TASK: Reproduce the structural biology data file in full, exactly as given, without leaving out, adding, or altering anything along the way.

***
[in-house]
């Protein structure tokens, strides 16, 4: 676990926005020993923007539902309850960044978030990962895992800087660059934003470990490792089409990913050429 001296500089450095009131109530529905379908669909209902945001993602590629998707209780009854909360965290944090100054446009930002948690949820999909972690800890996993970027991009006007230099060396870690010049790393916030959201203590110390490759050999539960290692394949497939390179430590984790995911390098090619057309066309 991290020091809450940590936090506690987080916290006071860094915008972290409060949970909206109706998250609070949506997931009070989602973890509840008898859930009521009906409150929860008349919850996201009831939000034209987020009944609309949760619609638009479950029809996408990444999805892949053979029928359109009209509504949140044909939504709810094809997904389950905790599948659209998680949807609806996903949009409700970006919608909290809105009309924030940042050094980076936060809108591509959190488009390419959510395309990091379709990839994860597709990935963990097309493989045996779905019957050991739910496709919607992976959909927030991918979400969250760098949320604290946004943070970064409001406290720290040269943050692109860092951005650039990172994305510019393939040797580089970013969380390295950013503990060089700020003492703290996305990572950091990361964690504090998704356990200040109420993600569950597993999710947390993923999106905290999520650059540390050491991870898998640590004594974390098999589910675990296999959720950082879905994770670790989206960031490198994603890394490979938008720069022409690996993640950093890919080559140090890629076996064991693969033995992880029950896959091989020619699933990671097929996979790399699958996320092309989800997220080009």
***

[in-house]
């Protein structure tokens, strides 16, 4: 676990926005020993923007539902309850960044978030990962895992800087660059934003470990490792089409990913050429 001296500089450095009131109530529905379908669909209902945001993602590629998707209780009854909360965290944090100054446009930002948690949820999909972690800890996993970027991009006007230099060396870690010049790393916030959201203590110390490759050999539960290692394949497939390179430590984790995911390098090619057309066309 991290020091809450940590936090506690987080916290006071860094915008972290409060949970909206109706998250609070949506997931009070989602973890509840008898859930009521009906409150929860008349919850996201009831939000034209987020009944609309949760619609638009479950029809996408990444999805892949053979029928359109009209509504949140044909939504709810094809997904389950905790599948659209998680949807609806996903949009409700970006919608909290809105009309924030940042050094980076936060809108591509959190488009390419959510395309990091379709990839994860597709990935963990097309493989045996779905019957050991739910496709919607992976959909927030991918979400969250760098949320604290946004943070970064409001406290720290040269943050692109860092951005650039990172994305510019393939040797580089970013969380390295950013503990060089700020003492703290996305990572950091990361964690504090998704356990200040109420993600569950597993999710947390993923999106905290999520650059540390050491991870898998640590004594974390098999589910675990296999959720950082879905994770670790989206960031490198994603890394490979938008720069022409690996993640950093890919080559140090890629076996064991693969033995992880029950896959091989020619699933990671097929996979790399699958996320092309989800997220080009």